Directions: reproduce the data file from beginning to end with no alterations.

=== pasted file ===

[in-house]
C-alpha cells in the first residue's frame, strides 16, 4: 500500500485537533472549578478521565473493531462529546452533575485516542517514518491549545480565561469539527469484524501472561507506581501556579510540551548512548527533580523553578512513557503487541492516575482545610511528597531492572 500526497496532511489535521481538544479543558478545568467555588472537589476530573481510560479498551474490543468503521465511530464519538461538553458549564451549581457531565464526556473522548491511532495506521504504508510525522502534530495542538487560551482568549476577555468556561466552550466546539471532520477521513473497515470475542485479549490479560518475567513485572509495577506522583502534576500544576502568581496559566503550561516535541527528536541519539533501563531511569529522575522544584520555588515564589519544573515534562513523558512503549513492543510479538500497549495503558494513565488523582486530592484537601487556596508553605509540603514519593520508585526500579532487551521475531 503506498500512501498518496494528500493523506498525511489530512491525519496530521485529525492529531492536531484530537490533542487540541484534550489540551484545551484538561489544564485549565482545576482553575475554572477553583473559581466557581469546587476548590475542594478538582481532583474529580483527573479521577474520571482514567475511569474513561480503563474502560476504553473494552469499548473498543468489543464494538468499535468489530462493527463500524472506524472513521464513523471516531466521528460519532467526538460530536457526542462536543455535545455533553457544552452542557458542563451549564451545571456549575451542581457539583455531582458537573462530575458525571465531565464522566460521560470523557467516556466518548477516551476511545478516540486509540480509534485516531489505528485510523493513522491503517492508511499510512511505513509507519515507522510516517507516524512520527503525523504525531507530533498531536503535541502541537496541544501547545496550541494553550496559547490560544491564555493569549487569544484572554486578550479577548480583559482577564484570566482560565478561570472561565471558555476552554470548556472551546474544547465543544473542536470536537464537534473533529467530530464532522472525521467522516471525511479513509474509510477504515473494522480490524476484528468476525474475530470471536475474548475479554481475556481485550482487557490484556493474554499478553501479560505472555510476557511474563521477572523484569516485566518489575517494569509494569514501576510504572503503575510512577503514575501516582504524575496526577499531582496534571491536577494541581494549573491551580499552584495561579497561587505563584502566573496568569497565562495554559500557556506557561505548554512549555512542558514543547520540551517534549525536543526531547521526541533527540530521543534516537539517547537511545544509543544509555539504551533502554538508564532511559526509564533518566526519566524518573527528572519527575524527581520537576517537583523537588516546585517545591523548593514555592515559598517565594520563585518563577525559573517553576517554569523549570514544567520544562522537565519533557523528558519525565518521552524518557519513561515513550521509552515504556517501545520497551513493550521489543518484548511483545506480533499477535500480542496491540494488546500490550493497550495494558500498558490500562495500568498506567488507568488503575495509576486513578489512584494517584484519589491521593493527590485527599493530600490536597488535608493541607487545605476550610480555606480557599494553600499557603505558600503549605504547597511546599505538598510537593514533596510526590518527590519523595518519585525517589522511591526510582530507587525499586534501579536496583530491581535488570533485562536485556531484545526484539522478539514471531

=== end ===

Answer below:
[in-house]
C-alpha cells in the first residue's frame, strides 16, 4: 500500500485537533472549578478521565473493531462529546452533575485516542517514518491549545480565561469539527469484524501472561507506581501556579510540551548512548527533580523553578512513557503487541492516575482545610511528597531492572 500526497496532511489535521481538544479543558478545568467555588472537589476530573481510560479498551474490543468503521465511530464519538461538553458549564451549581457531565464526556473522548491511532495506521504504508510525522502534530495542538487560551482568549476577555468556561466552550466546539471532520477521513473497515470475542485479549490479560518475567513485572509495577506522583502534576500544576502568581496559566503550561516535541527528536541519539533501563531511569529522575522544584520555588515564589519544573515534562513523558512503549513492543510479538500497549495503558494513565488523582486530592484537601487556596508553605509540603514519593520508585526500579532487551521475531 503506498500512501498518496494528500493523506498525511489530512491525519496530521485529525492529531492536531484530537490533542487540541484534550489540551484545551484538561489544564485549565482545576482553575475554572477553583473559581466557581469546587476548590475542594478538582481532583474529580483527573479521577474520571482514567475511569474513561480503563474502560476504553473494552469499548473498543468489543464494538468499535468489530462493527463500524472506524472513521464513523471516531466521528460519532467526538460530536457526542462536543455535545455533553457544552452542557458542563451549564451545571456549575451542581457539583455531582458537573462530575458525571465531565464522566460521560470523557467516556466518548477516551476511545478516540486509540480509534485516531489505528485510523493513522491503517492508511499510512511505513509507519515507522510516517507516524512520527503525523504525531507530533498531536503535541502541537496541544501547545496550541494553550496559547490560544491564555493569549487569544484572554486578550479577548480583559482577564484570566482560565478561570472561565471558555476552554470548556472551546474544547465543544473542536470536537464537534473533529467530530464532522472525521467522516471525511479513509474509510477504515473494522480490524476484528468476525474475530470471536475474548475479554481475556481485550482487557490484556493474554499478553501479560505472555510476557511474563521477572523484569516485566518489575517494569509494569514501576510504572503503575510512577503514575501516582504524575496526577499531582496534571491536577494541581494549573491551580499552584495561579497561587505563584502566573496568569497565562495554559500557556506557561505548554512549555512542558514543547520540551517534549525536543526531547521526541533527540530521543534516537539517547537511545544509543544509555539504551533502554538508564532511559526509564533518566526519566524518573527528572519527575524527581520537576517537583523537588516546585517545591523548593514555592515559598517565594520563585518563577525559573517553576517554569523549570514544567520544562522537565519533557523528558519525565518521552524518557519513561515513550521509552515504556517501545520497551513493550521489543518484548511483545506480533499477535500480542496491540494488546500490550493497550495494558500498558490500562495500568498506567488507568488503575495509576486513578489512584494517584484519589491521593493527590485527599493530600490536597488535608493541607487545605476550610480555606480557599494553600499557603505558600503549605504547597511546599505538598510537593514533596510526590518527590519523595518519585525517589522511591526510582530507587525499586534501579536496583530491581535488570533485562536485556531484545526484539522478539514471531